The clients wanted it all: The decorative charms and distinctive character of a vintage Midwestern bungalow along with the comforts and convenience that define contemporary living. It was architect Paul Hannan’s job to puzzle it together on an urban lot near Lake Nokomis in south Minneapolis—and to make it happen on a limited budget.Hannan, a principal with SALA Architects in Minneapolis, has long been intrigued by the idea of creating affordable architecture for middle-class homeowners. Too often, he says, people who admire good design believe that architects are expensive—an extravagance they can’t afford when it comes to building a new home.
So Hannan produced a 1,590-square-foot home that minimized little-used spaces like hallways and foyers, and maximized the kitchen and living areas where the homeowners intended to spend most of their time. Through collaboration and communication with his clients and the contractor, the architect managed to integrate rift-cut white-oak cabinetry and white-oak flooring while staying on budget. Done smartly, design can create solutions and reduce costs simultaneously. “I want people to say they can’t afford not to hire an architect,” Hannan says.
So what’s required to get great residential design on a limited budget? We asked local architects and builders to reveal the lessons they’ve learned about building great homes for demanding clients with big dreams but limited means.
Know Your Budget
What’s affordable? That answer varies widely, among both clients and architects. The bungalow and garage that Hannan designed in south Minneapolis, for example, cost just under $400,000. To some, anything above $250,000 stretches the definition of affordable.
That’s why Sarah Susanka, author of The Not So Big House book series, encourages clients not to shy away from talking about money. “Too often, people have dreams in one hand and dollars in the other,” she says. “But they don’t want to talk about money until the design process is done. That’s a mistake.”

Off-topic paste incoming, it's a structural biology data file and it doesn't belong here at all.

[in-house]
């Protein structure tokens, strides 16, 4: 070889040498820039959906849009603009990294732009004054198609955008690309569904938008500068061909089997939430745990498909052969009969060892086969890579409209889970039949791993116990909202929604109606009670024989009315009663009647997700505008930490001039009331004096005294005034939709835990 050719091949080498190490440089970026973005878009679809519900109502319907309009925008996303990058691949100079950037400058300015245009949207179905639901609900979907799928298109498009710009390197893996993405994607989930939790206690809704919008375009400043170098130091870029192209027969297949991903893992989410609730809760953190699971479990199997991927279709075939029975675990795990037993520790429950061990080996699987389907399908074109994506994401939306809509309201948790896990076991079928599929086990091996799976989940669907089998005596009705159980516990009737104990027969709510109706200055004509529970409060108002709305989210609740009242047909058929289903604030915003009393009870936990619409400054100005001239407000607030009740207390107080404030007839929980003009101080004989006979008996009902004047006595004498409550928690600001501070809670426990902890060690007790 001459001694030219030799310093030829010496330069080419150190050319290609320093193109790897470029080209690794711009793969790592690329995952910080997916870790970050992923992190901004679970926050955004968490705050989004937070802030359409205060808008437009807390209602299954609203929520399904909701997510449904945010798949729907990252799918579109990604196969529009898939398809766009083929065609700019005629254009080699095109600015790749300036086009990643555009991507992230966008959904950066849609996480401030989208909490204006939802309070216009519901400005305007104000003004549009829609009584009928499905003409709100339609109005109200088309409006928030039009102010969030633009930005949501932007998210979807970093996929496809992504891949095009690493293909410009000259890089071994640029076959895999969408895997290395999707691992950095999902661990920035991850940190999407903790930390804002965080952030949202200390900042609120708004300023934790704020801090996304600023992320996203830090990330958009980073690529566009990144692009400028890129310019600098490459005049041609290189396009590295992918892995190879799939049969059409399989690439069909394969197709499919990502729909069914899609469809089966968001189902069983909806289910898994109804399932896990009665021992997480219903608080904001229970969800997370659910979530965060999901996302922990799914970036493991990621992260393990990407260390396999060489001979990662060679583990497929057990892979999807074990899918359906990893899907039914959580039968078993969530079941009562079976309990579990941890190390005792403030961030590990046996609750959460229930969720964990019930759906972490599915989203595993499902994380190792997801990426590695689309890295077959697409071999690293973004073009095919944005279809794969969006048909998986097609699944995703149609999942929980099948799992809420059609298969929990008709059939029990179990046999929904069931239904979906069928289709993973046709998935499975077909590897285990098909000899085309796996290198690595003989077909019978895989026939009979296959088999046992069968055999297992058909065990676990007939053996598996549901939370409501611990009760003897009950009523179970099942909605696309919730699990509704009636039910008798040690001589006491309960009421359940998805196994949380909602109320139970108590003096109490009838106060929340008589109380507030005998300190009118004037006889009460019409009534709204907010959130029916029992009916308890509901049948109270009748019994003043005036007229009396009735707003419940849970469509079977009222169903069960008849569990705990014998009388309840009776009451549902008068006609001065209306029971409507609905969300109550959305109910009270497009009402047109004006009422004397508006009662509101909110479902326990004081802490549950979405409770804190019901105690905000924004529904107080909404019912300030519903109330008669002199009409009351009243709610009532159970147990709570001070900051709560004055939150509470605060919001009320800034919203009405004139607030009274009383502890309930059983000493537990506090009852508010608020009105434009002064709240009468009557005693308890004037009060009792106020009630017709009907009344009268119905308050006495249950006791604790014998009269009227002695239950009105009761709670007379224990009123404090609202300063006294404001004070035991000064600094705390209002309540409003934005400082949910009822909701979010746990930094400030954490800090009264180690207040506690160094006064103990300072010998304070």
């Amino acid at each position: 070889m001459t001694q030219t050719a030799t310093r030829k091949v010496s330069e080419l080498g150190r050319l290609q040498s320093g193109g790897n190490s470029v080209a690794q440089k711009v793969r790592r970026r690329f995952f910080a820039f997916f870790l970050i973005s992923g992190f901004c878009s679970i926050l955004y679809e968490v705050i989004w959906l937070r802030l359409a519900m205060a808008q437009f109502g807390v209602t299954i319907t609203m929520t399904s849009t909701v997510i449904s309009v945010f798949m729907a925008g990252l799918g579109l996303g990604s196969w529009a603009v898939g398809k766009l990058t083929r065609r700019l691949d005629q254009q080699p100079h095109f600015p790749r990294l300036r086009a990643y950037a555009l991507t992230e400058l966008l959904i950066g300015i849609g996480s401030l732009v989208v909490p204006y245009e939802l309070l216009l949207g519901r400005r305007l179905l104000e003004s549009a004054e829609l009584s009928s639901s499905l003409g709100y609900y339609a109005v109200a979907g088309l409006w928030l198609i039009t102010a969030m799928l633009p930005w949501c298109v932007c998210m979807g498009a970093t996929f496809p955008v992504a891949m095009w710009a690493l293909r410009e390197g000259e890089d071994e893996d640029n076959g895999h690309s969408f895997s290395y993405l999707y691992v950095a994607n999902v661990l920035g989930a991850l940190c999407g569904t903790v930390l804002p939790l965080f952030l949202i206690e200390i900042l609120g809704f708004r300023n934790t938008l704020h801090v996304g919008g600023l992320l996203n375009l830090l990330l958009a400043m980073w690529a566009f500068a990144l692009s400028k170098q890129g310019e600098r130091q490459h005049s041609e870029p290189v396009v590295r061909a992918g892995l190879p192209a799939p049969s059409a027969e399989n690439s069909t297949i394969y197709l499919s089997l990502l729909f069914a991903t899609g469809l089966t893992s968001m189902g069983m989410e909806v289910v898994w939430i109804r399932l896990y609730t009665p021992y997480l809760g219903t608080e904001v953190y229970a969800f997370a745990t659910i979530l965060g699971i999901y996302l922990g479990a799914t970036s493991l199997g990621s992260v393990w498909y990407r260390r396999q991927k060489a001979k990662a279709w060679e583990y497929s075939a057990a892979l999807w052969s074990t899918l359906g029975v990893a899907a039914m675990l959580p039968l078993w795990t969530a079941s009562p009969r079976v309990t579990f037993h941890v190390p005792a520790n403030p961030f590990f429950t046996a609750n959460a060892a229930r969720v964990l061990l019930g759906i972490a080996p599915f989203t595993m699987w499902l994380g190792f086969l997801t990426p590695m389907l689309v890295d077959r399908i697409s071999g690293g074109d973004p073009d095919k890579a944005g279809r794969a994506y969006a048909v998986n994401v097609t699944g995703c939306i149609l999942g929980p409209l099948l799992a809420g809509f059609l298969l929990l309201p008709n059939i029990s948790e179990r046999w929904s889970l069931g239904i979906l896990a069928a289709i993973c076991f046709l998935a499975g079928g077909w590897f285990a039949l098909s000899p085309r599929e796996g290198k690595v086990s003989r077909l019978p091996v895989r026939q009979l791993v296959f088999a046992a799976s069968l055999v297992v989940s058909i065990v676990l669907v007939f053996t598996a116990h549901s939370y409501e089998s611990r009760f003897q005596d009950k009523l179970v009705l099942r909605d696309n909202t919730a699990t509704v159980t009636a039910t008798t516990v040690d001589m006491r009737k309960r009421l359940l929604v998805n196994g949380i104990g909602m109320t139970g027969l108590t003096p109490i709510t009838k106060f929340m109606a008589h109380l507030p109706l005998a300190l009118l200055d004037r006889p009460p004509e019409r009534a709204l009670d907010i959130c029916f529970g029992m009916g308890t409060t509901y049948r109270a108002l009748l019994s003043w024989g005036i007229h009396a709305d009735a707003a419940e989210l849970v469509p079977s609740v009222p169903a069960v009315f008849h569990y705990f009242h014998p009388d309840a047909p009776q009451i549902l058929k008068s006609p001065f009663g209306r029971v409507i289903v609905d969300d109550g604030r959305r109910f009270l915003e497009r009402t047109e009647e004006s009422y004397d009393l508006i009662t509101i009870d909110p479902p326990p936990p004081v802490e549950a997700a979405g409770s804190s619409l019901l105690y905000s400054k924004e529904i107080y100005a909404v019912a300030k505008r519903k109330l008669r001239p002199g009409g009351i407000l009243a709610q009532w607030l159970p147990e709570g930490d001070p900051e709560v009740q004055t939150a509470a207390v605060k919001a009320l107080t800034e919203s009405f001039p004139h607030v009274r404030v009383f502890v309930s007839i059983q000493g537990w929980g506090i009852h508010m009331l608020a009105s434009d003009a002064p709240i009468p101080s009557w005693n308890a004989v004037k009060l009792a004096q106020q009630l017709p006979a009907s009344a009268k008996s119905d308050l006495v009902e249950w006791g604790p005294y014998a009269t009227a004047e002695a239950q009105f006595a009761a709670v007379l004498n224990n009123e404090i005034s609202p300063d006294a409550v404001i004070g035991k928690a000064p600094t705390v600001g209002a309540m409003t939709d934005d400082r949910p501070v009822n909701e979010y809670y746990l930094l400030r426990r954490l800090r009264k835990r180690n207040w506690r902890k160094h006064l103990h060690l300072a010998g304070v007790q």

Discuss Your Priorities
Of course you can’t have everything. But knowing what’s non-negotiable before you enter the design process will make the process more efficient. Custom-home builder David Erotas of Excelsior-based Ethos Building recalls a budget-conscious client who really wanted a high-end Wolf stove in her kitchen. Finding good quality but low-cost solutions in other design elements ultimately allowed the builder to deliver the client’s dream.
The client’s flexibility in other regards helped keep costs in line. “In order to achieve budgets, there needs to be give and take,” Erotas says. “You can’t have everything you want. You have to prioritize.”
To develop a list of priorities, think about how you spend your time at home: Do you cook, entertain, have hobbies, or just relax? “We believe in focusing your energy and money on the things that are important to you,” says Ben Awes, an architect with CityDeskStudio in Minneapolis. To a degree, your home’s layout should resemble a map of your values and interests.
Tailor Your Space
It often pays to confer with a pro with an eye for flow and space planning. “Oftentimes people come to us and say, ‘We need more space,’” observes Geoffrey Warner of Alchemy Architects in St. Paul. “But we look around at what they have, and we usually end up telling them, ‘You don’t need more space. You just need different space.’”
When unused spaces like separate wine cellars, home offices, and even hallways are pared away, the result is often a smaller footprint, which reduces overall building costs. “People don’t want monster houses,” Warner says. “They want houses that feel spacious and are open and filled with light.” Those effects are the result of good design—a small house can still feel large and accommodating.
Interview Contractors Early
Typically, architects provide complete detailed construction documents to clients, who then send them to builders, asking for bids. But Hannan and others say budget-minded clients sometimes are better served by drawing contractors into the conversation early on. “They come on as a team member and help make decisions all the way through,” Hannan says. The results can be win-win-win: Small structural changes, for example, can lessen costs significantly without impacting aesthetics.